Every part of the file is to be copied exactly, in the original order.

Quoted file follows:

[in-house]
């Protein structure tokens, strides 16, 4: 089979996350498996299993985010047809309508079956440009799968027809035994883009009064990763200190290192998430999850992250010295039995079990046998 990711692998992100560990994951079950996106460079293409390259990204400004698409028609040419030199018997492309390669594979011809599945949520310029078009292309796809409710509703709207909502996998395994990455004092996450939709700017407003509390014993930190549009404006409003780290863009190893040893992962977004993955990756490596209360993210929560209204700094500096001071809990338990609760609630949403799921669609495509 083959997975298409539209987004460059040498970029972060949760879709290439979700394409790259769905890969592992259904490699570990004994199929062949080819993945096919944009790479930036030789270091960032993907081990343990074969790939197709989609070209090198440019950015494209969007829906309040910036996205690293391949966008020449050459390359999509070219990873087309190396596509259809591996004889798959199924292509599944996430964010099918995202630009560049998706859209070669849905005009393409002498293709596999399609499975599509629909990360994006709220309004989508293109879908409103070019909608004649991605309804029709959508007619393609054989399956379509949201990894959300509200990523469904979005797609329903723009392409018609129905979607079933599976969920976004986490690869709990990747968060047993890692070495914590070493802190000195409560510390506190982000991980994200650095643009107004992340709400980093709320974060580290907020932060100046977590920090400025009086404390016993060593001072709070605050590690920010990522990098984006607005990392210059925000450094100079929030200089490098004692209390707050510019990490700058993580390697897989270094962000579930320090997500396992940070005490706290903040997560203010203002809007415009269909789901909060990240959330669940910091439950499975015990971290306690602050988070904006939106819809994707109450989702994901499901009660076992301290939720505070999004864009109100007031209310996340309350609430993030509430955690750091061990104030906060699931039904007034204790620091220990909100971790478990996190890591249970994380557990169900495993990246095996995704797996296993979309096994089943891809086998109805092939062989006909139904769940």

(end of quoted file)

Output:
[in-house]
């Protein structure tokens, strides 16, 4: 089979996350498996299993985010047809309508079956440009799968027809035994883009009064990763200190290192998430999850992250010295039995079990046998 990711692998992100560990994951079950996106460079293409390259990204400004698409028609040419030199018997492309390669594979011809599945949520310029078009292309796809409710509703709207909502996998395994990455004092996450939709700017407003509390014993930190549009404006409003780290863009190893040893992962977004993955990756490596209360993210929560209204700094500096001071809990338990609760609630949403799921669609495509 083959997975298409539209987004460059040498970029972060949760879709290439979700394409790259769905890969592992259904490699570990004994199929062949080819993945096919944009790479930036030789270091960032993907081990343990074969790939197709989609070209090198440019950015494209969007829906309040910036996205690293391949966008020449050459390359999509070219990873087309190396596509259809591996004889798959199924292509599944996430964010099918995202630009560049998706859209070669849905005009393409002498293709596999399609499975599509629909990360994006709220309004989508293109879908409103070019909608004649991605309804029709959508007619393609054989399956379509949201990894959300509200990523469904979005797609329903723009392409018609129905979607079933599976969920976004986490690869709990990747968060047993890692070495914590070493802190000195409560510390506190982000991980994200650095643009107004992340709400980093709320974060580290907020932060100046977590920090400025009086404390016993060593001072709070605050590690920010990522990098984006607005990392210059925000450094100079929030200089490098004692209390707050510019990490700058993580390697897989270094962000579930320090997500396992940070005490706290903040997560203010203002809007415009269909789901909060990240959330669940910091439950499975015990971290306690602050988070904006939106819809994707109450989702994901499901009660076992301290939720505070999004864009109100007031209310996340309350609430993030509430955690750091061990104030906060699931039904007034204790620091220990909100971790478990996190890591249970994380557990169900495993990246095996995704797996296993979309096994089943891809086998109805092939062989006909139904769940």